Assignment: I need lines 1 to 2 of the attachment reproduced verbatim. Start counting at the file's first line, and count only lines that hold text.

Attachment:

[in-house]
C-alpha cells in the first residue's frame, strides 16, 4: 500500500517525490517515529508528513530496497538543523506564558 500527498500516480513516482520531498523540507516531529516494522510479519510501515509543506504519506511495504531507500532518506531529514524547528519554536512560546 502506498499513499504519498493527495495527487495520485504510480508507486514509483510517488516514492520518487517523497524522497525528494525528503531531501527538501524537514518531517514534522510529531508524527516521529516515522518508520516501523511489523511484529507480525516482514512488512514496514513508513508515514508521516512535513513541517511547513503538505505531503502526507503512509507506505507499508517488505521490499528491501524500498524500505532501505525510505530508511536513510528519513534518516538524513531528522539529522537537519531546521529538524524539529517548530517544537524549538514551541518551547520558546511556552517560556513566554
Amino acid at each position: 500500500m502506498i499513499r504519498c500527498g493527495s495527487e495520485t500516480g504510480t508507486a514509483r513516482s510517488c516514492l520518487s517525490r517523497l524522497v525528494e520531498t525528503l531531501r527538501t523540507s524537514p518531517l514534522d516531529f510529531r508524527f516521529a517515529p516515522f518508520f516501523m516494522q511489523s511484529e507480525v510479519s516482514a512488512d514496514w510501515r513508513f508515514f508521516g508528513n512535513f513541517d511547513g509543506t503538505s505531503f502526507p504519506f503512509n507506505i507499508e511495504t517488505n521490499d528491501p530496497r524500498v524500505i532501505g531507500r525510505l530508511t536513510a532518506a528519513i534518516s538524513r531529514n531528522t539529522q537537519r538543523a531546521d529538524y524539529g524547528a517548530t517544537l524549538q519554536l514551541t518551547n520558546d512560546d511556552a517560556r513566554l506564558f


[in-house]
C-alpha cells in the first residue's frame, strides 16, 4: 500500500517525490517515529508528513530496497538543523506564558 500527498500516480513516482520531498523540507516531529516494522510479519510501515509543506504519506511495504531507500532518506531529514524547528519554536512560546 502506498499513499504519498493527495495527487495520485504510480508507486514509483510517488516514492520518487517523497524522497525528494525528503531531501527538501524537514518531517514534522510529531508524527516521529516515522518508520516501523511489523511484529507480525516482514512488512514496514513508513508515514508521516512535513513541517511547513503538505505531503502526507503512509507506505507499508517488505521490499528491501524500498524500505532501505525510505530508511536513510528519513534518516538524513531528522539529522537537519531546521529538524524539529517548530517544537524549538514551541518551547520558546511556552517560556513566554